Market Talk, May 22nd 2022
Market Talk is a bi-weekly Sunday issue, where I curate the best things I have consumed during the last two weeks.
Every second Sunday I will share:
• The greatest articles I have read during the last two weeks
• A few stellar podcasts or interviews
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Comments from Me
This marks the 50th edition of Market Talk, and to celebrate, i’ll write 50 more editions. In other news, i have just wrapped up my first week-off from all work in ~3 years. I make the effort to have a lot of fun in my life, but wow did I forget how much more there is to life than work and weekends. I spent most of the time being a tourist in my home country (Scotland), exploring the cities and areas I had not been to yet, as well as acquiring an Indian tourist visa. I feel refreshed, and thankfully the weather was superb for the duration of my time away.
General: Next week I should have one new write-up, and one new interview with an excellent guest who has spent time in hedge funds, mutual funds, VC, has authored a book, and now runs a fund.
UK Stocks: This year, I have been increasing my exposure to UK-domiciled stocks. I have had readers express interest in write-ups of this nature in the past, so you may be pleased to know there are some coming down the line.
Sponsors: Readers will know, that back in February, after nearly two years of writing Investment Talk, I removed the paywall. To help with the running costs of this newsletter, I figured Market Talk, which has always been free, would be a suitable place to allow sponsorships from time to time. No garbage, only brands I think are genuinely useful or of interest to readers. I hope you can understand that this allows me to keep grinding on Investment Talk and, candidly, it incentivises me too.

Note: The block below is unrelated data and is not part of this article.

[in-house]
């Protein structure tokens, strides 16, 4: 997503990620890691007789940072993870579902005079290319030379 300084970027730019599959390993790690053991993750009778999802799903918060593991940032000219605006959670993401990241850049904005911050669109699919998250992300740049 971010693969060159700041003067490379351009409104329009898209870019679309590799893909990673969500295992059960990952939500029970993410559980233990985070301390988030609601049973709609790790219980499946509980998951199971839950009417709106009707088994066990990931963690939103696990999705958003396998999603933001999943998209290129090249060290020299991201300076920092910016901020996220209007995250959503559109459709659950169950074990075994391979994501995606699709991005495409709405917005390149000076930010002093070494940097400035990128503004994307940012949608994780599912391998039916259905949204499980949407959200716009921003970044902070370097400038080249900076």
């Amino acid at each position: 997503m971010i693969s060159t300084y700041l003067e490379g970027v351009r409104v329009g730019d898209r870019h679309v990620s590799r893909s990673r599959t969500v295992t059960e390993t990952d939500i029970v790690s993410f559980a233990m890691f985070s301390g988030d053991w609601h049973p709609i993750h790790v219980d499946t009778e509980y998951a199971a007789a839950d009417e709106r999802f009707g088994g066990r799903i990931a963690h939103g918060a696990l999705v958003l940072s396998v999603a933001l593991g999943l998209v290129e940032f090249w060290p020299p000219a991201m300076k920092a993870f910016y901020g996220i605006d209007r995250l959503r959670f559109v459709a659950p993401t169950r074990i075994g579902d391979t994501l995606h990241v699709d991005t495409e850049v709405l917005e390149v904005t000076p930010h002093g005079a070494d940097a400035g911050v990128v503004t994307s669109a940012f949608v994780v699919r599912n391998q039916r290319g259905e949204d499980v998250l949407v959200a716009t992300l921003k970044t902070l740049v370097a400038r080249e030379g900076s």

Recent Publications: Memos I have shared since the last Market Talk.
Here is a shortlist of a few interesting pieces that I have read over the course of the last two weeks, to feed your mind.
Note, that these articles are not listed in order of perceived value.
To access the suggested article, click the purple link after the source subheading.
1) The Makings of a Multibagger
Length: Dense Read
Source: (Alta Fox Capital)
Okay, so first things first, this thing is 645 pages long. Certainly not a report you can consume in one sitting unless you are Warren Buffett. But it is a great resource to be tucked away and nibbled on over a period of time. Back in 2020, Alta Fox put together this monster report to discover the makings of a multi-bagger, by shining the torch on some of the best-performing stocks from the prior 5-years, identifying their common characteristics, trends, and catalysts, in an effort to identify strategies to discover the next set of high-performance stocks.
Alta Fox analyse 104 companies, each across 6 slides, outlining the quantitative and qualitative datasets including; an overview, the business model, competitive analysis, what investors missed, and key takeaways. Furthermore, the high-level and specific takeaways shared on slides 18 and 19 allow the reader to digest the findings in minutes.
A fun and insightful read, and one that may help with one’s own investment process. Naturally, there would have been a great deal of work behind each finding, more so than 6 slides can represent, but it highlights the importance of concise pitching and presentation.
2) Third Point First Quarter Letter
Length: Moderate Read
Source: (Third Point)
Dan Loeb and Third Point’s first quarterly letter of the year and the hedge fund manager details his decision to reduce exposure, giving the fund a cash position that prompts “buying power higher than at any time during the last 10 years”. Believing the best defence is a strong offence, Third Point has increased cash, reduced leverage, increased their short basket, and appears to be playing the commodities trade with large investments across energy and other cyclicals.
Pages 3 to 4, under the heading ‘Further Thoughts’ paint a particularly interesting viewpoint of regime changes, and how Loeb and Co plan to remain alert to avoid the risk of ruin, arguing that “the key, of course, is to change your framework when the environment changes”.